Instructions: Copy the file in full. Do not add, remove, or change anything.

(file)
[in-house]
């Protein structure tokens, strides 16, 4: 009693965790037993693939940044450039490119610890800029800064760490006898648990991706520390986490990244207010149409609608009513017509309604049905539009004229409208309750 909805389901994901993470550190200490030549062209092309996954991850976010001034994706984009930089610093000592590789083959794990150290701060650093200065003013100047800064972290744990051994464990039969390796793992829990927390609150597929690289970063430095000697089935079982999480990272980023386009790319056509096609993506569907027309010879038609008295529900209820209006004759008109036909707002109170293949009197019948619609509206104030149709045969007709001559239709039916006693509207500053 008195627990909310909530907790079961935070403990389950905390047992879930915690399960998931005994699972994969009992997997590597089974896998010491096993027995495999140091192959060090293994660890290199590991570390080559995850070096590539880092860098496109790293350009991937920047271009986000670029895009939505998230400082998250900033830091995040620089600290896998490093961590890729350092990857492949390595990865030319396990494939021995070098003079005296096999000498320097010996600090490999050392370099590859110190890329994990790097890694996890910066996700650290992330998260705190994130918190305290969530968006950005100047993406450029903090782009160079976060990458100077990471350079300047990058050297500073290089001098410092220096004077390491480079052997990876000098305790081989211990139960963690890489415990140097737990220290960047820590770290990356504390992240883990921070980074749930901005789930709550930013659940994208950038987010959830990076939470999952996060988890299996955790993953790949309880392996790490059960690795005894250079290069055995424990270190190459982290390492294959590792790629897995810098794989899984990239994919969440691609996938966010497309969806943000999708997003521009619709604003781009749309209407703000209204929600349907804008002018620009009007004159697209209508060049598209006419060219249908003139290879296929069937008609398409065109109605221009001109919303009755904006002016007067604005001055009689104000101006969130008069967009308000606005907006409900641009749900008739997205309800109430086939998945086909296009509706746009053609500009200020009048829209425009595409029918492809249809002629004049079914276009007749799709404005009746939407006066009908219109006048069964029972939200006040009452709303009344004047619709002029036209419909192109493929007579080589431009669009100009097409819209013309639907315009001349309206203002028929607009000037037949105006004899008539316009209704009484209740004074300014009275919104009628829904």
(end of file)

[in-house]
């Protein structure tokens, strides 16, 4: 009693965790037993693939940044450039490119610890800029800064760490006898648990991706520390986490990244207010149409609608009513017509309604049905539009004229409208309750 909805389901994901993470550190200490030549062209092309996954991850976010001034994706984009930089610093000592590789083959794990150290701060650093200065003013100047800064972290744990051994464990039969390796793992829990927390609150597929690289970063430095000697089935079982999480990272980023386009790319056509096609993506569907027309010879038609008295529900209820209006004759008109036909707002109170293949009197019948619609509206104030149709045969007709001559239709039916006693509207500053 008195627990909310909530907790079961935070403990389950905390047992879930915690399960998931005994699972994969009992997997590597089974896998010491096993027995495999140091192959060090293994660890290199590991570390080559995850070096590539880092860098496109790293350009991937920047271009986000670029895009939505998230400082998250900033830091995040620089600290896998490093961590890729350092990857492949390595990865030319396990494939021995070098003079005296096999000498320097010996600090490999050392370099590859110190890329994990790097890694996890910066996700650290992330998260705190994130918190305290969530968006950005100047993406450029903090782009160079976060990458100077990471350079300047990058050297500073290089001098410092220096004077390491480079052997990876000098305790081989211990139960963690890489415990140097737990220290960047820590770290990356504390992240883990921070980074749930901005789930709550930013659940994208950038987010959830990076939470999952996060988890299996955790993953790949309880392996790490059960690795005894250079290069055995424990270190190459982290390492294959590792790629897995810098794989899984990239994919969440691609996938966010497309969806943000999708997003521009619709604003781009749309209407703000209204929600349907804008002018620009009007004159697209209508060049598209006419060219249908003139290879296929069937008609398409065109109605221009001109919303009755904006002016007067604005001055009689104000101006969130008069967009308000606005907006409900641009749900008739997205309800109430086939998945086909296009509706746009053609500009200020009048829209425009595409029918492809249809002629004049079914276009007749799709404005009746939407006066009908219109006048069964029972939200006040009452709303009344004047619709002029036209419909192109493929007579080589431009669009100009097409819209013309639907315009001349309206203002028929607009000037037949105006004899008539316009209704009484209740004074300014009275919104009628829904």